Wednesday, November 1, 2017

More on the psychology of Trump voters - why nothing shakes their faith


Check out the rapturous expressions of these Trump voters. They predict where I am going in this post.

In a post back in August of 2016, I repeated my belief that the real story of the 2016 election was not so much the bullying, blustering Donald Trump but the large segment of the American populace who seemed to revere him. I wrote:

Trump’s lies gain credence partly because of the conference of referential validity - they get repeated constantly in the media and thereby become more firmly believed by Trump’s supporters. The minds of those supporters have been prepared by decades of conservative propaganda created and promoted by the leadership of the Republican party. Trump is a symptom or symbol of that stream of unconsciousness. The real story I continue to claim is not Trump but what he represents - a large proportion of the electorate which is prepared to believe his lies and who seem immune to rational thought. They will still be here after Trump, hopefully, is dumped. They will still vote for the Republican candidates who deliver them nothing but robbery to pay for tax cuts for the rich.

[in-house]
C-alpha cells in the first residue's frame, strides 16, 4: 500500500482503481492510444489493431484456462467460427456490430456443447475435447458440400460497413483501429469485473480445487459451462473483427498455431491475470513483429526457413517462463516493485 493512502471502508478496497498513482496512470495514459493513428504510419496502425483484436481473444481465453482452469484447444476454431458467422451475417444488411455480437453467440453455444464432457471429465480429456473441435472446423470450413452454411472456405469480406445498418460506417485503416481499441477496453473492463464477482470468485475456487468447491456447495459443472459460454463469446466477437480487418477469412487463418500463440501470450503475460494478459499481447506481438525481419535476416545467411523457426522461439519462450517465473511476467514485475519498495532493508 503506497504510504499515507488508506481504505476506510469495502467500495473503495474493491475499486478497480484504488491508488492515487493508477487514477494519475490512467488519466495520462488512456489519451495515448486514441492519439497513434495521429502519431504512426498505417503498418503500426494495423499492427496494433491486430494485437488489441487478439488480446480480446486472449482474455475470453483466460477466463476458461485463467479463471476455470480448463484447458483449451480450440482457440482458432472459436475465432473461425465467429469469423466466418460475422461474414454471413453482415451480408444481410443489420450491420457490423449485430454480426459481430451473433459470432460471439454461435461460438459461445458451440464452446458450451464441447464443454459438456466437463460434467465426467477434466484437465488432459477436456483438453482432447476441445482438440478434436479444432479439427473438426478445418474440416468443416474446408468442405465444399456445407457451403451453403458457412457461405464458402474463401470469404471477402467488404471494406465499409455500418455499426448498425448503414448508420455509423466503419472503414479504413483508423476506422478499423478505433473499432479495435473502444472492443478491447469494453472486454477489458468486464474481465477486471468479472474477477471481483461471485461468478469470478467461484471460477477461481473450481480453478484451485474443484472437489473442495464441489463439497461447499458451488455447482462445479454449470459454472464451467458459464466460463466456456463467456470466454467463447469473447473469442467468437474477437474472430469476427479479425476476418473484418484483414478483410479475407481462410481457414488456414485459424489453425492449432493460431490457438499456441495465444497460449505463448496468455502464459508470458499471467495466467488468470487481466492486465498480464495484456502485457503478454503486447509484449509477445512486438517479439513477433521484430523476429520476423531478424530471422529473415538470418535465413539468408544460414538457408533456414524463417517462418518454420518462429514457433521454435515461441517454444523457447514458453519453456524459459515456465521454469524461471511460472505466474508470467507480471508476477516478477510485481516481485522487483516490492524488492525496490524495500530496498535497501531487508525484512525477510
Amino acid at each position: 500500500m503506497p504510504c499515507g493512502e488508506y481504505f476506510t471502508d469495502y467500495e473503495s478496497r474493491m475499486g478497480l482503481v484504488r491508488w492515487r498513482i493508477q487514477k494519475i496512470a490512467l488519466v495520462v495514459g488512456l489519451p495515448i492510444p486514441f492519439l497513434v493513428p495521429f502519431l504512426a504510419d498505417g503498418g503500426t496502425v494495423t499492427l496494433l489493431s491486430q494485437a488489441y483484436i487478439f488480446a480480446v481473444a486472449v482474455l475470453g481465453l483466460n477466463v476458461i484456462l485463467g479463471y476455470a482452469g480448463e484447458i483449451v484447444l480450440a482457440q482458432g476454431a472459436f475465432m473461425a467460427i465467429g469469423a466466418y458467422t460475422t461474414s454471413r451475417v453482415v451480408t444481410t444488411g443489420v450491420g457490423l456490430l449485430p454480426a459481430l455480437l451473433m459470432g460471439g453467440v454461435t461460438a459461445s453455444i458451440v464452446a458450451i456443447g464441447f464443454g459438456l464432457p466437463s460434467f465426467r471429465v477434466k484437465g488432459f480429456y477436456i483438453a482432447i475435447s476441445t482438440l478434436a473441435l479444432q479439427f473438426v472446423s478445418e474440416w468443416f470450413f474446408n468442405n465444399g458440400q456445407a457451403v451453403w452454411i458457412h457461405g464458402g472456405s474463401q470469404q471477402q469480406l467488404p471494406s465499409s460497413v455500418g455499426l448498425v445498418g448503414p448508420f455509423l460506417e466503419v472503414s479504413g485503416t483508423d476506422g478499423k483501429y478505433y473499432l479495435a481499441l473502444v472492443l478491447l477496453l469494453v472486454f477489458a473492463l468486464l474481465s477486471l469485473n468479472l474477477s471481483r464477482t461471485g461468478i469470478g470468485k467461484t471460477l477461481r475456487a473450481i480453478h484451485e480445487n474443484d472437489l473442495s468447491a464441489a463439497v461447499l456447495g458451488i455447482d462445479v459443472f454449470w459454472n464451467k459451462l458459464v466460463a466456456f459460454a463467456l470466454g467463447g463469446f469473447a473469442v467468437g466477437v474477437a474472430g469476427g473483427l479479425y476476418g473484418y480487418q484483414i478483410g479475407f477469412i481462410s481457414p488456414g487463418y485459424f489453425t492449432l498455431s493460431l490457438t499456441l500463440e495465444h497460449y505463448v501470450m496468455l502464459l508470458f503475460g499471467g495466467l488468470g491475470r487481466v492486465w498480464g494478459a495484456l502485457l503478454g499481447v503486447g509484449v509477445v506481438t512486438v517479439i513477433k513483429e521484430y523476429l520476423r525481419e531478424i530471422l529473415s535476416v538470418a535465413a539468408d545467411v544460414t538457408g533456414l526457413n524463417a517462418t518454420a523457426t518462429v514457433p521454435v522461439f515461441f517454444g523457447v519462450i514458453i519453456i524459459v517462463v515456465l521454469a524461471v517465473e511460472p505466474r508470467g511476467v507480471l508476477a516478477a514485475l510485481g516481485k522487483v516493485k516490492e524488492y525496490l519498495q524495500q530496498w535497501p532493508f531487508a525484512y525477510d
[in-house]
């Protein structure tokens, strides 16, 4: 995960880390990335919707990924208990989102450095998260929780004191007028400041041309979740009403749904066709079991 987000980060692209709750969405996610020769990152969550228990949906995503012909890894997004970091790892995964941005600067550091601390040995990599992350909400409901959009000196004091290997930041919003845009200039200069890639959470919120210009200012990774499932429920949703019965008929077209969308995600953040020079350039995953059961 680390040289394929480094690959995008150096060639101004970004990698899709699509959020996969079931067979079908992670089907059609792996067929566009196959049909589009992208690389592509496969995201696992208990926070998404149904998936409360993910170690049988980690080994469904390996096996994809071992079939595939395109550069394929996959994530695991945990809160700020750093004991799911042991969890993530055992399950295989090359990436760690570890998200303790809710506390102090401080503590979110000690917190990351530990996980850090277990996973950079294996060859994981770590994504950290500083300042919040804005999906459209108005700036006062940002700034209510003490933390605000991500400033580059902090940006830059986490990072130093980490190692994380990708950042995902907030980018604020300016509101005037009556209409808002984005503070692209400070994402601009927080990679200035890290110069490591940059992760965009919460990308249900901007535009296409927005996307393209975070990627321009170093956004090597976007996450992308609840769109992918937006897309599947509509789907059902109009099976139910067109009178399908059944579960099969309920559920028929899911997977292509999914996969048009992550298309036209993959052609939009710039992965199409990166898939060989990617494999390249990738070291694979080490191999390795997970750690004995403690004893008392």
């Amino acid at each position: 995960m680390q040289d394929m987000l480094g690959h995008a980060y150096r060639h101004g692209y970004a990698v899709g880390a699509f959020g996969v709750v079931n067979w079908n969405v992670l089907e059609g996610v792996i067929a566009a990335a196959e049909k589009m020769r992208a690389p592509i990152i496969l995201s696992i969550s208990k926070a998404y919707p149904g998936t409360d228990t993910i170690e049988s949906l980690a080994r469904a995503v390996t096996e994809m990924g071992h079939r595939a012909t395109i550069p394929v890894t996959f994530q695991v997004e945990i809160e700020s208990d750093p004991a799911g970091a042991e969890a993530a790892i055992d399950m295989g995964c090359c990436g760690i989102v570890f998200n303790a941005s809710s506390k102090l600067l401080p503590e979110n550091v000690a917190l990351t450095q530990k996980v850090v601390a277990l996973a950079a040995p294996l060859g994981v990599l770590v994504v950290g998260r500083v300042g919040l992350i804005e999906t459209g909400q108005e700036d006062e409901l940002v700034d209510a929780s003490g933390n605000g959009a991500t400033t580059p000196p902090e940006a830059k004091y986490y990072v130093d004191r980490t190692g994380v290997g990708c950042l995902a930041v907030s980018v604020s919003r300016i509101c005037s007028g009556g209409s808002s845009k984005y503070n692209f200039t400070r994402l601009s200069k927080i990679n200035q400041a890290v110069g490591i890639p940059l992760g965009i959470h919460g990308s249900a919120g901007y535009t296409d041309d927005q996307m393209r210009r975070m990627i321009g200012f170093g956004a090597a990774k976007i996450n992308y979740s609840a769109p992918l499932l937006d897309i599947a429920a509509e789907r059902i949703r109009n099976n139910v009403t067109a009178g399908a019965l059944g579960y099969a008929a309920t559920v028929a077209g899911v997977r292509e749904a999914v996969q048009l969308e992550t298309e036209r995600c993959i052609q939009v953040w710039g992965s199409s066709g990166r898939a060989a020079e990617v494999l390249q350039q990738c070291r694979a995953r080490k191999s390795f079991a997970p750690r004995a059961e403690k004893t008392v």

My interest in who voted for Trump continued after the election. In a June, 2017 post, I observed that many of Trump’s supporters were relatively affluent and well educated. But that did not stop them from voting for a man who many others saw as deeply flawed and lacking any kind of moral compass. I concluded:

We have been told that Hillary Clinton’s campaign was flawed in that it did not appeal to the working class voters who supported Trump. I’ve heard Democratic activists say that Dems need to craft messaging to appeal to those working class voters. But data reviewed here suggest that such a strategy will yield minimal returns for two reasons. First, the “working class voters” make up a small percentage of Trump’s base. Second, economic messaging seems unlikely to sway those who are already affluent and still supporting Trump. Those folks are not lacking subsistence needs; they are after tax cuts.

So given my preoccupation with the psychology of Trump supporters I was most interested in this NY Times op-ed by David French, a senior writer at the National Review, who explains why Mueller’s Investigation Won’t Shake Trump’s Base.

COLUMBIA, Tenn. — On Monday, nothing changed. If you live, as I do, in the heart of Trump country, you know there is no chance that the indictment of Donald Trump’s ex-campaign chairman Paul Manafort, or the guilty plea of a former foreign policy adviser, George Papadopoulos, will alter our political dynamics. Mr. Trump’s supporters will stand by their man. After all, they’ve stood by him through worse, through events and allegations that implicate Mr. Trump himself.